PITTSFIELD – Timing is everything, they say. For Julianne Boyd, now is the time to announce her intention to retire as artistic director of the Barrington Stage Company, the theater company she has run since co-founding it with Susan Sperber in 1995.
After 26 years at the helm, Boyd feels like she’s accomplished everything she wanted to accomplish. Further, she said, “because we have had such a good year and a difficult year with COVID, I felt it was the right time to go. I would never want to leave the theater. in a bad place.
As his 77th birthday nears the end of next month, Boyd wants to spend some free time with his family: her husband, Norman Boyd, who has a dental practice in New York; their three adult children – two daughters and a son; and especially their seven grandchildren aged 7 months to 15 years, two of whom have birthdays around Independence Day.
“Planning to take off to spend time with my family (around) July 4th has been a Herculean task,” Boyd said with a slight laugh.
Boyd will remain with Barrington Stage until some time after the end of the 2022 season. A research firm has been hired to find his successor.
“They will start with the members of the community, our associate artists, the whole group which constitutes the important stakeholders. We want every voice to be heard, ”Boyd said in an interview in his office at the Wolfson Center on North Street. She hopes the new art director will be in town by August.
Meanwhile, she said: “I will have everything in place for season 22.” As she abandons her office at the Wolfson Center, Boyd has no plans to sell her Pittsfield home.
“I’m not leaving forever,” she said. She intends to remain a member of the community; to “help if I can”.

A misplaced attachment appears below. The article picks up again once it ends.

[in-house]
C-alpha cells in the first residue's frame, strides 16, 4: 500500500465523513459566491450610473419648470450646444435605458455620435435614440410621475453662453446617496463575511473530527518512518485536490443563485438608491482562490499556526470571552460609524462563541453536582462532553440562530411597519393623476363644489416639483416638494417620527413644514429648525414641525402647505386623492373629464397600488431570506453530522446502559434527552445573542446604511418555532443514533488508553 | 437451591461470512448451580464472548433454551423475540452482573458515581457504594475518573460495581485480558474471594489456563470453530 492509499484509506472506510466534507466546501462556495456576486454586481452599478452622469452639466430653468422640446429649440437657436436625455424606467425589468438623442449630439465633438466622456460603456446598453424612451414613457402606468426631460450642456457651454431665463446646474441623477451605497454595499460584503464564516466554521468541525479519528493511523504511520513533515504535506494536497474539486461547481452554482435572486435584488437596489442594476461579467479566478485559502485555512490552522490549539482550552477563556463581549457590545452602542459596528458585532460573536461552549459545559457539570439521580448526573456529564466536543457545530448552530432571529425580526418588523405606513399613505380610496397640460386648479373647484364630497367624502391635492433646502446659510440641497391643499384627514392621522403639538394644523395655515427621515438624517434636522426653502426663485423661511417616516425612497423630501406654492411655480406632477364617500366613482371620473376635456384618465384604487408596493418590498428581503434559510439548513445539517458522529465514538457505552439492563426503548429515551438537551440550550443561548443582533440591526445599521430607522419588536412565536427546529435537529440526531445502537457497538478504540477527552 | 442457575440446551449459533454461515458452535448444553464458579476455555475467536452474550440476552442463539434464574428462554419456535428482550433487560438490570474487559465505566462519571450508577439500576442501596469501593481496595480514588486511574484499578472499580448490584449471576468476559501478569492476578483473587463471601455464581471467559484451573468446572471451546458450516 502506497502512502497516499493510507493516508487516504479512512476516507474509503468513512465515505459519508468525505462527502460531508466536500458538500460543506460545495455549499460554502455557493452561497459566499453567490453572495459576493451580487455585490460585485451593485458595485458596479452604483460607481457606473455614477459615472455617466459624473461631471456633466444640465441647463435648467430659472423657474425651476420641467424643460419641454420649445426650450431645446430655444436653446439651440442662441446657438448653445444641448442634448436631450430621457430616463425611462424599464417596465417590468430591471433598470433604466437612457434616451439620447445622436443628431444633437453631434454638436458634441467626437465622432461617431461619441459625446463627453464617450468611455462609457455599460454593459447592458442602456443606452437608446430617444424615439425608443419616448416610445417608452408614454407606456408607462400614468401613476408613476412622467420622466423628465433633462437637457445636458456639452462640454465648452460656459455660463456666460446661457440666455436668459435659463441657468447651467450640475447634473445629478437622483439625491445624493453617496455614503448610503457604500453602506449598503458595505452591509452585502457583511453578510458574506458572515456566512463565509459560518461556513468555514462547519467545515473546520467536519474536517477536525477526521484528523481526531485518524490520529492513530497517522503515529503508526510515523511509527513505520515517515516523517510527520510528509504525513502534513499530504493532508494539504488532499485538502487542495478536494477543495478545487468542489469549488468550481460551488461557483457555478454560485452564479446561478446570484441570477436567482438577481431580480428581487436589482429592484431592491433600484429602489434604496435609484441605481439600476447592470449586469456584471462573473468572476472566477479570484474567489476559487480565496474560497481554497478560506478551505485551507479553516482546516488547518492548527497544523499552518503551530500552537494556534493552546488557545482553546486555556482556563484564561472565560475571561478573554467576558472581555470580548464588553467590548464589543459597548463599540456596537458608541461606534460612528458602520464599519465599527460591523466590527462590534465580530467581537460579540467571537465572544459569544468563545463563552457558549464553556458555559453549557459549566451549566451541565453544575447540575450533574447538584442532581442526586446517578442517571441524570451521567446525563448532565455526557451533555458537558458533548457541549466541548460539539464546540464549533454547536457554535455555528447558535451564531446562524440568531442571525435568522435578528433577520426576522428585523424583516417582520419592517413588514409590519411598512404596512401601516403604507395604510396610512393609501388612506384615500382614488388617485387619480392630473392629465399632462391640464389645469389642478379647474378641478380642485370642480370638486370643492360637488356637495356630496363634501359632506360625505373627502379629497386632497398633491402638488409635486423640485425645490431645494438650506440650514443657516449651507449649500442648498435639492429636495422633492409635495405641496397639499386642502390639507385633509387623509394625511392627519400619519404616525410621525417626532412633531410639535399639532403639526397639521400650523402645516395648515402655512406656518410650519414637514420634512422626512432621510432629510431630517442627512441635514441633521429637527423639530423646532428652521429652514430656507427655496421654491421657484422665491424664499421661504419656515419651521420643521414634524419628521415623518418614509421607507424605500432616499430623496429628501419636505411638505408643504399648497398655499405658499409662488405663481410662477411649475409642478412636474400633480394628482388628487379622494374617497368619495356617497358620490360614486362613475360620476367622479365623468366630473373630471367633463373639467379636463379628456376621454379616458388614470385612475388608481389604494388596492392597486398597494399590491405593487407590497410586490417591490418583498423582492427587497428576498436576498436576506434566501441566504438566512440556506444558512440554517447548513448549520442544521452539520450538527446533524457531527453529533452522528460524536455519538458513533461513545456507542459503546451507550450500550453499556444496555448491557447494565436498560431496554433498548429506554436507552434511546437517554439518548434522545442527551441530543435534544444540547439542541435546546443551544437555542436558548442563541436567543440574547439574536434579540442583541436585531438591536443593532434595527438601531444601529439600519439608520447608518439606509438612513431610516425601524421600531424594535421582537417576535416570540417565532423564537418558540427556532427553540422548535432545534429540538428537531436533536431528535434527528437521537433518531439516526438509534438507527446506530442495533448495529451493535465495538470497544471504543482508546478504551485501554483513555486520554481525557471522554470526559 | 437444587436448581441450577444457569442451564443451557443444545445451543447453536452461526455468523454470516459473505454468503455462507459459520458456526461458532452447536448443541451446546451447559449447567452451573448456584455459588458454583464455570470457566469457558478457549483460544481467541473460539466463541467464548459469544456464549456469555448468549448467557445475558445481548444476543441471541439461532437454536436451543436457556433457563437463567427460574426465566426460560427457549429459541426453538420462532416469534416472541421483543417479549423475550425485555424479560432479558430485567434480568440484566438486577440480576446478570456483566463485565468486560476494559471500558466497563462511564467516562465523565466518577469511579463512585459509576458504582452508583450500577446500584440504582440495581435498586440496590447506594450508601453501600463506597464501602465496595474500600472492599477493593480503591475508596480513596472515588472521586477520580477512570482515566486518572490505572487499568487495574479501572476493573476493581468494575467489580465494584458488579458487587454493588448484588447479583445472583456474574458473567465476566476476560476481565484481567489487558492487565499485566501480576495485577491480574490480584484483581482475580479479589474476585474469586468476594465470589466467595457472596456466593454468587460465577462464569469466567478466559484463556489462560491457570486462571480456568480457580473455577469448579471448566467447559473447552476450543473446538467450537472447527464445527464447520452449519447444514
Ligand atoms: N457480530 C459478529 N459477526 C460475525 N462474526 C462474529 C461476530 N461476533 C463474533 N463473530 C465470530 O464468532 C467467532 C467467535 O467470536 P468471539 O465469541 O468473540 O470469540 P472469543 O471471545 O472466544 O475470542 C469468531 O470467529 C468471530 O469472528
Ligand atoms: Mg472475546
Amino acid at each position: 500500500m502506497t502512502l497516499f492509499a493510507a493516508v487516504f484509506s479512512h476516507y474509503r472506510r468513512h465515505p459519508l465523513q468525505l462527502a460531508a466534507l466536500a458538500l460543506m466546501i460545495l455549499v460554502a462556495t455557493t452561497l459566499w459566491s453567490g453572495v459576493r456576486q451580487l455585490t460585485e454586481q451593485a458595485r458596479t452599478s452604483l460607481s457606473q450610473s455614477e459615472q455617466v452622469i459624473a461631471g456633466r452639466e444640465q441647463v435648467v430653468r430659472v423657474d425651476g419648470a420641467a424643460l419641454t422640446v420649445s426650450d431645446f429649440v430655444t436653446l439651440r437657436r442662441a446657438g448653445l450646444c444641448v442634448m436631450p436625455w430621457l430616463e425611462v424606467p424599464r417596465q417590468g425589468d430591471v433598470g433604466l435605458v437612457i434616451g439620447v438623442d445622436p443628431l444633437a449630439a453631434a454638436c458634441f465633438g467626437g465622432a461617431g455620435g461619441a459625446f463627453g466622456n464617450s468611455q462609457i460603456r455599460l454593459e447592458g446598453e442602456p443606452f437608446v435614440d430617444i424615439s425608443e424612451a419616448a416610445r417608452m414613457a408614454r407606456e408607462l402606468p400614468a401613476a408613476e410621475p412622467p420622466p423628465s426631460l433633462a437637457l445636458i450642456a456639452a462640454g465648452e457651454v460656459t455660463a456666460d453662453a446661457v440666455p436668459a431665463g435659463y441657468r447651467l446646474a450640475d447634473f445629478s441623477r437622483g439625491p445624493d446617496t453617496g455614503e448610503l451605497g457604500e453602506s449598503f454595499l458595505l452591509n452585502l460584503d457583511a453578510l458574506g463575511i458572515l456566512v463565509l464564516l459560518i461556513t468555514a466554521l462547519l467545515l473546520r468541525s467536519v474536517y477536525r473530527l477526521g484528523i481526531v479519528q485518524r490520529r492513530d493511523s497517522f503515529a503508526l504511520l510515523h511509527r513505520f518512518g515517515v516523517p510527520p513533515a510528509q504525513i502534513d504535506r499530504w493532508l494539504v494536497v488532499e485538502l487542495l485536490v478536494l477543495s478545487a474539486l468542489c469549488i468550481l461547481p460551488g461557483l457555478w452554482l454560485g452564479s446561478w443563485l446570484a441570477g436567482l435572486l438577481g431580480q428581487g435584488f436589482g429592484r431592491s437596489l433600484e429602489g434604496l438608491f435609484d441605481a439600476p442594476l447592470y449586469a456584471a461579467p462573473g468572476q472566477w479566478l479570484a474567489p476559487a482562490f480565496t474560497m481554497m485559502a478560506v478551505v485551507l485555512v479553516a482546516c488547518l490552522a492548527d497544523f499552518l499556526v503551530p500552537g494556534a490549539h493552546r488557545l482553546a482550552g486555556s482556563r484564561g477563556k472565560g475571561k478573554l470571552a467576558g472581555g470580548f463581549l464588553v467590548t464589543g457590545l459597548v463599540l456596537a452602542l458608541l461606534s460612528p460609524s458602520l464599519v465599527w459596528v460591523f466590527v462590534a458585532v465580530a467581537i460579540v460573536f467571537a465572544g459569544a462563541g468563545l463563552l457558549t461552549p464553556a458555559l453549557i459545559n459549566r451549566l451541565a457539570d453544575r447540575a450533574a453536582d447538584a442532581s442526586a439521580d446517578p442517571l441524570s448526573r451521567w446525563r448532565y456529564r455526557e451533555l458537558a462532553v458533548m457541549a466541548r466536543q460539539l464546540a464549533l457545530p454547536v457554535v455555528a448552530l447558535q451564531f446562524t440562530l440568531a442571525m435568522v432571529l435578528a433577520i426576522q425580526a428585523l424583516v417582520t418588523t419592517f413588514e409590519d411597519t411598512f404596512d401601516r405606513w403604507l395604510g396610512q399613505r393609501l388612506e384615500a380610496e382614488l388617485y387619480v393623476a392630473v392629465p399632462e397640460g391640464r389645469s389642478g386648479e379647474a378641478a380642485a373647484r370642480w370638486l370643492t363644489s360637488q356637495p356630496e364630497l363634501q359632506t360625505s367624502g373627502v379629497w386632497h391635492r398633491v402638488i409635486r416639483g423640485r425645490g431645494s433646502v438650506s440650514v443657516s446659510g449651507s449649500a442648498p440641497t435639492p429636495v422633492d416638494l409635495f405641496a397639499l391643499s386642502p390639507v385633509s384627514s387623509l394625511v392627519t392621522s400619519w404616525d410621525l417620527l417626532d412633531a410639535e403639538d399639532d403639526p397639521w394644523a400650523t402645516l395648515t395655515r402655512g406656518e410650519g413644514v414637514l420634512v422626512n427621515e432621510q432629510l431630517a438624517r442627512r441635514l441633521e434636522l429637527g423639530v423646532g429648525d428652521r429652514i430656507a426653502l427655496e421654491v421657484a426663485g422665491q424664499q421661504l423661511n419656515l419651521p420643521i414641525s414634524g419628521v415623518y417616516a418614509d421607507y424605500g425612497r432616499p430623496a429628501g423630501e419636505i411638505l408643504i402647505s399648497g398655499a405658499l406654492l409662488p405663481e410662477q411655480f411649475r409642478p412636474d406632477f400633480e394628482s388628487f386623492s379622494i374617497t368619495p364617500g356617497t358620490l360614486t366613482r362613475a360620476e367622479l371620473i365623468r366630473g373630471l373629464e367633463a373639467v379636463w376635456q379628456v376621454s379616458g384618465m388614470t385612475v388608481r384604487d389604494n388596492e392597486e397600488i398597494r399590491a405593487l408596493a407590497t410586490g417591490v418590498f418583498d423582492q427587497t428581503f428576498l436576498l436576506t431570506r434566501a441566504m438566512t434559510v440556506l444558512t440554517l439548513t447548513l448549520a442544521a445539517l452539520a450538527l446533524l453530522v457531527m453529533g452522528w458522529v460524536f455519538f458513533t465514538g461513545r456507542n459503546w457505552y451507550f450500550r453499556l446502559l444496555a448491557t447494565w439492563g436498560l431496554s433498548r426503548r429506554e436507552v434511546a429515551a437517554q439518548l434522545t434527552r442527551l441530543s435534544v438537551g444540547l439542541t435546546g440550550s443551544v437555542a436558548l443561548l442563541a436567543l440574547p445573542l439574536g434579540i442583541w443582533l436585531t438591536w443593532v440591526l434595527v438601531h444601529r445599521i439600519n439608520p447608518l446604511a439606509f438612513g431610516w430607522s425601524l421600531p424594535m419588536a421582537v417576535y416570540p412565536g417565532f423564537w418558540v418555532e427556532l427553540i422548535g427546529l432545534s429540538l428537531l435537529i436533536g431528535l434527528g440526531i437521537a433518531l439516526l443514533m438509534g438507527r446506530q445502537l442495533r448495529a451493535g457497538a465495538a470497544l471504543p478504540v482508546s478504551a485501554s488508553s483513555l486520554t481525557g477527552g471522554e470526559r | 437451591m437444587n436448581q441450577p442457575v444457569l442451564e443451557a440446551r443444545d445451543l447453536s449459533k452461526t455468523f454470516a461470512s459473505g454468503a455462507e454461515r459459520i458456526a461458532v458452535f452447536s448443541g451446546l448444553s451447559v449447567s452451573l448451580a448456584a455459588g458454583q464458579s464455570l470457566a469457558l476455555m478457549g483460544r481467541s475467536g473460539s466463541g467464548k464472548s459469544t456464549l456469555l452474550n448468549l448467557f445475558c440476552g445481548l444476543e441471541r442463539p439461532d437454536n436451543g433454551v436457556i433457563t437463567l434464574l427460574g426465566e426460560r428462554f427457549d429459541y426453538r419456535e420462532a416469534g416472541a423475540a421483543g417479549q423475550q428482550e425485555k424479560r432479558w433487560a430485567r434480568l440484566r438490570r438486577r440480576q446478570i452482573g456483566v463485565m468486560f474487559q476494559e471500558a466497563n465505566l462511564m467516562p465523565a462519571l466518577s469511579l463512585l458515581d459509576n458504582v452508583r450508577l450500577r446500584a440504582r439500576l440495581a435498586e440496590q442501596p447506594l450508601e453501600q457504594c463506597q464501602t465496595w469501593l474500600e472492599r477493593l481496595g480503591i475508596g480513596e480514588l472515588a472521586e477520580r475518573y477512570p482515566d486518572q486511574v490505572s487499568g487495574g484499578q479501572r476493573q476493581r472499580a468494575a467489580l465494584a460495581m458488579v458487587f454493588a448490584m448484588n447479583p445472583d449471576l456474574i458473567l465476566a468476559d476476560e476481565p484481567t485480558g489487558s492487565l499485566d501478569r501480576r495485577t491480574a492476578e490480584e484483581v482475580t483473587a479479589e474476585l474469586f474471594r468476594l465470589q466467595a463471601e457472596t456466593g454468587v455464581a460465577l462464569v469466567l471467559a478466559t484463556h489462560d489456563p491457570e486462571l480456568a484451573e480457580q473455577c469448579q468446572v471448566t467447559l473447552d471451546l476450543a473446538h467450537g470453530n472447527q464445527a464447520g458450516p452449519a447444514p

Boyd was born Julianne Mamana and raised in Easton, Pennsylvania, one of five children – three older brothers and a younger sister. She received her undergraduate degree from Beaver College (now Arcadia University), where she met her future husband.
She was in first year; he was a junior.
“His [all-male] the college choir was visiting my [all-female] college and he was lining up behind me for dinner, ”Boyd said.
“My sister, June, who was in high school, was visiting me at the time. She thought he was cute and started a conversation with him. I joined us. He asked us to go to the concert he was giving that evening. I hadn’t planned on going but went reluctantly. The rest is history.
They have been married for 50 years.
She holds a doctorate from the University of the City of New York with a major in the history of the traditional Japanese puppet theater Bunraku and how it has affected Japanese society since the occupation period after WWII under the General Douglas MacArthur.
Boyd attributes his theatrical career to his father’s passion for Gilbert and Sullivan’s operettas.
“He was a great believer in extracurricular activities,” Boyd said. “My three brothers all played sports. My dad loved Gilbert and Sullivan and thought theater would be a great after school activity for me. I had no problem presenting myself in front of an audience.
His interest in theater developed throughout his teenage years and adolescence. She has seen tours in Philadelphia. She fell in love with the Theater of the Absurd when she played Lucky in a college production of “Waiting for Godot” by Samuel Beckett and was drawn to the work of André Gregory and his Theater of the Performing Arts.
“He was redefining theater,” Boyd said. “I was fascinated by the possibilities of the theater.”
She knew she didn’t want to act. Her first attempt at directing was during her freshman year at college when she did something for a student theater festival. Even then, she thought only of teaching at the university. That changed when she responded to an ad for a sound technician at an Off-Broadway theater. A job at a small house on Off-Broadway led to another small job at a house on Off-Broadway, then another, doing various jobs, all without pay. A small show she directed received favorable reviews from influential weekly The Village Voice.
It was while reading scripts at the Manhattan Theater Club that she came across recordings by James Herbert “Eubia” Blake which led her to the idea of creating a review around the author’s music. -pianist-swing-jazz composer. “Eubia!” opened on Broadway in September 1978. It won three Tony Award nominations and won a Drama Desk Award for Best Musical.